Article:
The Short Answer

Paying for College? 2 Ways to Lower Your Taxes

Karen Wallace, CFP®

Question: Which is better, the American Opportunity Tax Credit or the Lifetime Learning Credit? They are both on the same IRS form, and I'm not sure which one I should take.

Answer: Because you can't take both of them for the same dependent student in the same tax year, you'll need to choose. (A third education-related tax benefit, the above-the-line tuition and fees deduction, was not renewed for the 2018 tax year.) 

If you are eligible for the American Opportunity Tax Credit, take that one. It offers the greatest benefit, but it's only available for four years of undergraduate tuition for each eligible student (subject to income thresholds). 

Here are the salient points of each credit. (If you prefer a visual breakdown, the IRS has a helpful comparison chart.)

American Opportunity Tax Credit
Type: Partially refundable credit
Used for: First four years of qualified education expenses for an undergraduate degree or other recognized education credential 

You can get a maximum annual credit of $2,500 per eligible student. It works like this: Carve out $4,000 of tuition and textbook expenses each year that will be paid for with cash or loans (money withdrawn from tax-advantaged college savings accounts is not eligible). The AOTC yields a dollar-for-dollar tax credit based on the first $2,000 of tuition and textbook expenses, then $0.25 on the dollar for the next $2,000.

If the credit brings the amount of tax you owe to zero, you can receive 40% of any remaining amount of the credit (up to $1,000) as a refund.

The credit isn't available to everyone: Qualified taxpayers with modified adjusted gross incomes of $80,000 or less (or $160,000 or less for joint filers) qualify for the full credit. Taxpayers earning more than this may qualify for a partial credit, but a taxpayer whose modified adjusted gross income is greater than $90,000 ($180,000 for joint filers) cannot claim the credit.

The American Opportunity Tax Credit includes expenses for course-related books, supplies, and equipment, but room and board is not a qualified expense. Payments made in 2018 for academic periods beginning in 2018 or during the first three months of 2019 are eligible.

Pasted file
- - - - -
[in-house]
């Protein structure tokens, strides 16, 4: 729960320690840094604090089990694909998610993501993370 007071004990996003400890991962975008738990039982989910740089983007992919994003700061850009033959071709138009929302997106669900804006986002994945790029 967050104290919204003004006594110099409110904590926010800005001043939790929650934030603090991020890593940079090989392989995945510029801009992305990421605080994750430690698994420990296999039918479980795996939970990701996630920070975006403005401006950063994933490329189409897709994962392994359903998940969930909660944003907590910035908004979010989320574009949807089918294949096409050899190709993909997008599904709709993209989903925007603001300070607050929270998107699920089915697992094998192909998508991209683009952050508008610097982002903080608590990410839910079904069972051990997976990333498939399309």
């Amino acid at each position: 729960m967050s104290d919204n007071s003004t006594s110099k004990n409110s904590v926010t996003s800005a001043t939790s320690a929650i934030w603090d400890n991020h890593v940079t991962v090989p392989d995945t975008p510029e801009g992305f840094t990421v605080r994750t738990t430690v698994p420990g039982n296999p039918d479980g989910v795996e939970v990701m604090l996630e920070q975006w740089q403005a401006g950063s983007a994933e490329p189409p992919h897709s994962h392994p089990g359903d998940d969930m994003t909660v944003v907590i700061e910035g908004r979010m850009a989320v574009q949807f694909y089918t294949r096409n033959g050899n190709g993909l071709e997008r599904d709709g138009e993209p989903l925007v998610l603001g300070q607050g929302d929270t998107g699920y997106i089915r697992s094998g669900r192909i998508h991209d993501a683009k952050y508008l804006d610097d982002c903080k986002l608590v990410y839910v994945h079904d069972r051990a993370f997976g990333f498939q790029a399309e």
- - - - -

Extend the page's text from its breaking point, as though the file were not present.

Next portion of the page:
Each eligible student can claim this tax credit only four times (for each of the four years of postsecondary education). It cannot be taken by the same student in the same year that the Lifetime Learning Credit is taken. 

For more information, click here.

Lifetime Learning Credit
Type: Nonrefundable Credit
Used for: Qualified education expenses of undergraduates who do not qualify for the American Opportunity Tax Credit; graduate programs; courses taken to maintain or improve job skills

If you are enrolled in school at least part time, you may be able to claim a Lifetime Learning Credit of up to $2,000 for qualified education expenses paid. It works like this: the maximum amount of covered expenses is 20% of up to $10,000 of qualified education expenses (no matter how many eligible students are in your household). As with the American Opportunity Tax Credit, expenses paid from a 529 account withdrawal are not eligible, as you can't use the same qualified higher-education expenses to justify two education tax benefits.

Your modified adjusted gross income must be lower than $130,000 if married filling jointly; $65,000 for other taxpayers. 

Qualified expenses are tuition and fees required for enrollment or attendance (including amounts required to be paid to the institution for course-related books, supplies, and equipment). Payments made in 2018 for academic periods beginning in 2018 or during the first three months of 2019 are eligible. 

This credit is available for a unlimited number of tax years, but it cannot be taken by the same student in the same year that the American Opportunity Credit is taken.

For more information, click here.